On June 18, 1812, President James Madison signed a declaration of war against Britain that began what is often called America’s Second War of Independence. This summer marks the 200th anniversary of that event. We’re all familiar with Old Ironside, The Star-spangled Banner, and the Battle of New Orleans. But what else do we know about this two-and-a-half-year war? What different points of view did the participants in the war have? Who were some of the famous people who fought in the war? If you want to learn more about the War of 1812, check out some of the books available at the Denton Public Library.
The War of 1812: a Guide to Battlefields and Historic Sites by John Grant and Ray Jones (2011) is a companion to the PBS documentary The War of 1812. The book includes a lengthy introduction which is a good overview of the war. Each chapter covers a theater of the war, with listings of historic sites. Each listing includes a description of the site’s significance at the time and what you can see there today.
Union 1812: the Americans who Fought the Second War of Independence by A. J. Langguth (2006) Lannguth tells the history of the war with a focus on the leaders who fought and shaped it. Some saw their fortunes rise; others saw their hard-won reputations ruined. For a few, the war would set them on a path to the Presidency. The war also had disasterous consequences for Native Americans.
Constitution vs Guerriere: Frigates during the War of 1812 by Mark Lardas (2009) This book is part of Osprey’s Duel series. Osprey is well-known for publishing detailed and technical books about battles and military equipment and vehicles. This one is about the frigate duels during the War of 1812, specifically the one in the title. There are ship specifications, histories of the ships, specifications about the crews and details of the frigate engagements; and charts and maps. The navy played a very important role in this conflict.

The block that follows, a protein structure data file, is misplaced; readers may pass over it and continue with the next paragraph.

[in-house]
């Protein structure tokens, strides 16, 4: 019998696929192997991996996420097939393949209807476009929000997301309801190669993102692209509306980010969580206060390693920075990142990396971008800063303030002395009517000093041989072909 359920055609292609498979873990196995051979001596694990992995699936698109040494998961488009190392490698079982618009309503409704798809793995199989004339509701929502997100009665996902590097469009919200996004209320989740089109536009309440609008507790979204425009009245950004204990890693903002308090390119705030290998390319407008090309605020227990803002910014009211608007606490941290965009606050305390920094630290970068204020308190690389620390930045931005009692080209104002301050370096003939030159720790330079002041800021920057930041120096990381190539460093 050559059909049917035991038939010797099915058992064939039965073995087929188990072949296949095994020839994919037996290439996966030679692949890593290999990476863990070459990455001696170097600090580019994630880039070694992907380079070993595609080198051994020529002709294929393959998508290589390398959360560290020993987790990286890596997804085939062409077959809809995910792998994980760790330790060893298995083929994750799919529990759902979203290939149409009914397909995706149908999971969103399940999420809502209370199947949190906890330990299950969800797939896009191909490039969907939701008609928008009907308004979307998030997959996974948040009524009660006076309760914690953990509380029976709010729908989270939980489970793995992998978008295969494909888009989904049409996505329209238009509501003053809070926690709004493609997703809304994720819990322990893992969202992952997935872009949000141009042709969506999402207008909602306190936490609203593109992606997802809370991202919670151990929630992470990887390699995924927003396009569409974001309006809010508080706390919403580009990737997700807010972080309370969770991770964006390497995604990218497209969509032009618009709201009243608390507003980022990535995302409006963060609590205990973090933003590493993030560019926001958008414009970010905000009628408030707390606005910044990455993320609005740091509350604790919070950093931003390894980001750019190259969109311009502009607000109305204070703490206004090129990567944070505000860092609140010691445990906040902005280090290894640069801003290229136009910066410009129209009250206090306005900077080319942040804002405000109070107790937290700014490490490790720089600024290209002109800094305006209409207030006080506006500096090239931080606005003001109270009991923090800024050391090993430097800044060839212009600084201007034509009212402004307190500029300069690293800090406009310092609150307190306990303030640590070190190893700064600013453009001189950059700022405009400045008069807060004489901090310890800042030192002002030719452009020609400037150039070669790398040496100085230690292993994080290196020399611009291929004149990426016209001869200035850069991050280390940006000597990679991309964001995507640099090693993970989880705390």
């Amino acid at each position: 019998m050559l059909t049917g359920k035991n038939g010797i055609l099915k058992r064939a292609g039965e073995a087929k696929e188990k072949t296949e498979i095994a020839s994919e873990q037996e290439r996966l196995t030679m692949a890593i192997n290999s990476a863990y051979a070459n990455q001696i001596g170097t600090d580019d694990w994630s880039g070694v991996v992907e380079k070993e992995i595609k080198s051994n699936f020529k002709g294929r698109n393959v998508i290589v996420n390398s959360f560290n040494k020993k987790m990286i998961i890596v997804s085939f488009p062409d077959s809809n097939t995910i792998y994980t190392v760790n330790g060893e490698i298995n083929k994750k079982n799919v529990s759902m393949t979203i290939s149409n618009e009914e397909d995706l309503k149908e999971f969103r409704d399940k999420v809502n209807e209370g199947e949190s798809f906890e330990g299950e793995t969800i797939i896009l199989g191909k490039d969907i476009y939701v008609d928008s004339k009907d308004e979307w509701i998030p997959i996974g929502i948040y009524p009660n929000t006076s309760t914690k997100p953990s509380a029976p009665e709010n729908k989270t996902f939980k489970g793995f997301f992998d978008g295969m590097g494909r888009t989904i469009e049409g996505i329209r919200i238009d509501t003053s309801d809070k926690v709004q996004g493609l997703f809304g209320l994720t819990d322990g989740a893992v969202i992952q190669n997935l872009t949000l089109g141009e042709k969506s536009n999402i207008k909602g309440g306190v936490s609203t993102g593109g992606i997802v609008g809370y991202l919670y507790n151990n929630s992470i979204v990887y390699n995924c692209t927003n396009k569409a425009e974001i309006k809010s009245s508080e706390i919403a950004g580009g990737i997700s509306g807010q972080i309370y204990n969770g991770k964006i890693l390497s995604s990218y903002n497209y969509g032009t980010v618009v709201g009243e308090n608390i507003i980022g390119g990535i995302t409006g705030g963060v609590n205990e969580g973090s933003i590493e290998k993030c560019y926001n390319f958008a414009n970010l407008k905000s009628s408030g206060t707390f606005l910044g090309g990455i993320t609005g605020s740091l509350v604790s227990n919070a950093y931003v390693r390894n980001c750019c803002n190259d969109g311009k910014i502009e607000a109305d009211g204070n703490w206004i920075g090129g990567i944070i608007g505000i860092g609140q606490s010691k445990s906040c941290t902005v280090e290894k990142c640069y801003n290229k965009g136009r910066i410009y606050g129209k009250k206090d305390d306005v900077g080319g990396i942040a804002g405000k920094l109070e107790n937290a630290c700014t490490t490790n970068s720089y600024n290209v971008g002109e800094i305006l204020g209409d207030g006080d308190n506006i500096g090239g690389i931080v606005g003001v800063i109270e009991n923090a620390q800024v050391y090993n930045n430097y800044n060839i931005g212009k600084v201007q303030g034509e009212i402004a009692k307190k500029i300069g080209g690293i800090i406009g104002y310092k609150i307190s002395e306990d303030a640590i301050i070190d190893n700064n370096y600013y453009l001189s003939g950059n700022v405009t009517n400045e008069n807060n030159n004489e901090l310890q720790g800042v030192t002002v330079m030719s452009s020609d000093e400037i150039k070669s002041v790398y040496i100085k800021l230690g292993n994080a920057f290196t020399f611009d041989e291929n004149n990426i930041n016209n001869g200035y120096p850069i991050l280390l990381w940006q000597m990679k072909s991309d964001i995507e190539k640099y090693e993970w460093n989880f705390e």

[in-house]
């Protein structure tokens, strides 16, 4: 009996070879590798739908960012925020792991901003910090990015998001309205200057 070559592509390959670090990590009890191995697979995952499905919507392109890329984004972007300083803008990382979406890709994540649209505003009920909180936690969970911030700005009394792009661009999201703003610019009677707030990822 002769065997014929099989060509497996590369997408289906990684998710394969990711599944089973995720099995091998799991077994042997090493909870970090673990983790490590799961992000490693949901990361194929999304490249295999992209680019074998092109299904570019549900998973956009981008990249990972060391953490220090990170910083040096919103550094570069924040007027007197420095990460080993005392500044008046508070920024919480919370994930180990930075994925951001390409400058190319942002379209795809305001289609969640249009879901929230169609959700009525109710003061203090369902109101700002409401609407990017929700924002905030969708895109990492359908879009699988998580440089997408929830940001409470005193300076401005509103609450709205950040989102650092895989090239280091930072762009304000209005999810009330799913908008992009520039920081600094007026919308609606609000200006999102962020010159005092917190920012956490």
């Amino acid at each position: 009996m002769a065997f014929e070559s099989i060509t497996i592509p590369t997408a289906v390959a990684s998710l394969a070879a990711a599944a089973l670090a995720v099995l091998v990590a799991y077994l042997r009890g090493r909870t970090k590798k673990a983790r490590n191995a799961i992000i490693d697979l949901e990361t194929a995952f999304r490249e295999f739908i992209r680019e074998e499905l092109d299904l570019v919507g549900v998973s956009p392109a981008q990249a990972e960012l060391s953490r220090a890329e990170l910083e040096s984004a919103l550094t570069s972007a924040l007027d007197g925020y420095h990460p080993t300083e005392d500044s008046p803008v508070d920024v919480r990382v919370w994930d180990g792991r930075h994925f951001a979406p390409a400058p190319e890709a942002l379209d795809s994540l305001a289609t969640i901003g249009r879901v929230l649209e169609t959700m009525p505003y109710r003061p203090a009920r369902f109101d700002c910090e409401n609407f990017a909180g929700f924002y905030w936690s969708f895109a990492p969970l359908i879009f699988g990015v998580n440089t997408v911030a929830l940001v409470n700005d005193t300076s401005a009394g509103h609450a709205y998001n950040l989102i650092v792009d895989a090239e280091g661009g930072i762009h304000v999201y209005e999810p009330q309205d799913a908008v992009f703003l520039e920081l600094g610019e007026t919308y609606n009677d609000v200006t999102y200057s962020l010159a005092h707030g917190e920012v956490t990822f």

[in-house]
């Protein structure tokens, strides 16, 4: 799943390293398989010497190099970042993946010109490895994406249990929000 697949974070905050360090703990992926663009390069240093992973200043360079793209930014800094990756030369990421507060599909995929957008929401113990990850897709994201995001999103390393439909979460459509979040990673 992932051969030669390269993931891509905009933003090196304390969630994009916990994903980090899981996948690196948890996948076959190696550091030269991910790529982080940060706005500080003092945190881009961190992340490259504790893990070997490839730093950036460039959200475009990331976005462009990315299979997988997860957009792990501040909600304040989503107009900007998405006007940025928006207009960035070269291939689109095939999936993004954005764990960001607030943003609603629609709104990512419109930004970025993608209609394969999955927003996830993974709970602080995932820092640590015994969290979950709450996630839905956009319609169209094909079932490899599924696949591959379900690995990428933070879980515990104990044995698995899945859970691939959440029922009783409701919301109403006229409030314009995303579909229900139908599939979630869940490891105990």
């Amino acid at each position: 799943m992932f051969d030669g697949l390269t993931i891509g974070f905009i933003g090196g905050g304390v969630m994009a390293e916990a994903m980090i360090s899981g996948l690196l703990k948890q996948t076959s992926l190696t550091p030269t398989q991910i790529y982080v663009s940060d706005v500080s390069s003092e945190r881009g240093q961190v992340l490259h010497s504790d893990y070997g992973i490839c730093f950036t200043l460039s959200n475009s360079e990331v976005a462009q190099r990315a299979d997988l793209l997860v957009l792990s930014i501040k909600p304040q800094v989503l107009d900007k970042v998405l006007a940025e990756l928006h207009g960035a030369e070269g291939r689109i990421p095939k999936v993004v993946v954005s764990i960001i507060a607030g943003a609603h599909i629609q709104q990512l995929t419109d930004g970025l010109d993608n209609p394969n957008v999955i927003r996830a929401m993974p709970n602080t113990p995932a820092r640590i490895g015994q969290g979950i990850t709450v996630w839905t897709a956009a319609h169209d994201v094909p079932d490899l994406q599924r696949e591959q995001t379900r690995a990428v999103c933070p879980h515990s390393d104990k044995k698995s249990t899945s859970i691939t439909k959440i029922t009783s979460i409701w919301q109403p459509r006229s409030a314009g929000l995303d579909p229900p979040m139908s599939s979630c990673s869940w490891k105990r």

Perilous Fight: America’s Intrepid War with Britain on the High Seas, 1812-1815 by Stephen Budansky (2010) is another book about the naval war, including the battles around the Chesapeake Bay and the Gulf of Mexico. Many scholars have seen the war as inconclusive, but Budansky demonstrates that the War of 1812 legitamized America’s standing in the world.
Six Frigates: the Epic History of the Founding of the U. S. Navy by Ian W. Toll (2006) recounts the history of the U. S. navy from its beginning through the War of 1812. Many of the circumstances that led the United States to declare war, and the war itself, are major parts of this history. By the time war came, the American navy, although small, was a formidable force.
The War of 1812 in the Age of Napoleon by Jeremy Black (2009) Jeremy Black is a British historian who writes about the war from a British perspective and in the context of Britain’s war against France during that period. He shows that the British saw their conduct towards the U. S. before the war (which many Americans found intolerable) as necessary and justified for fighting the wars against Napoleon. For the British, the War of 1812 was a mere distraction that few remember today.
1812: War with America by Jon Latimer was also a British historian who wrote about the war from a British persective, and put it in the context of the Napoleonic Wars. He also emphasized a British view that the war was a failed attempt on the part of the United States to annex Canada. He thought the war was inconclusive for the U. S. and Britain, but points out that it united Canadians and set them on the road to confederation and national status.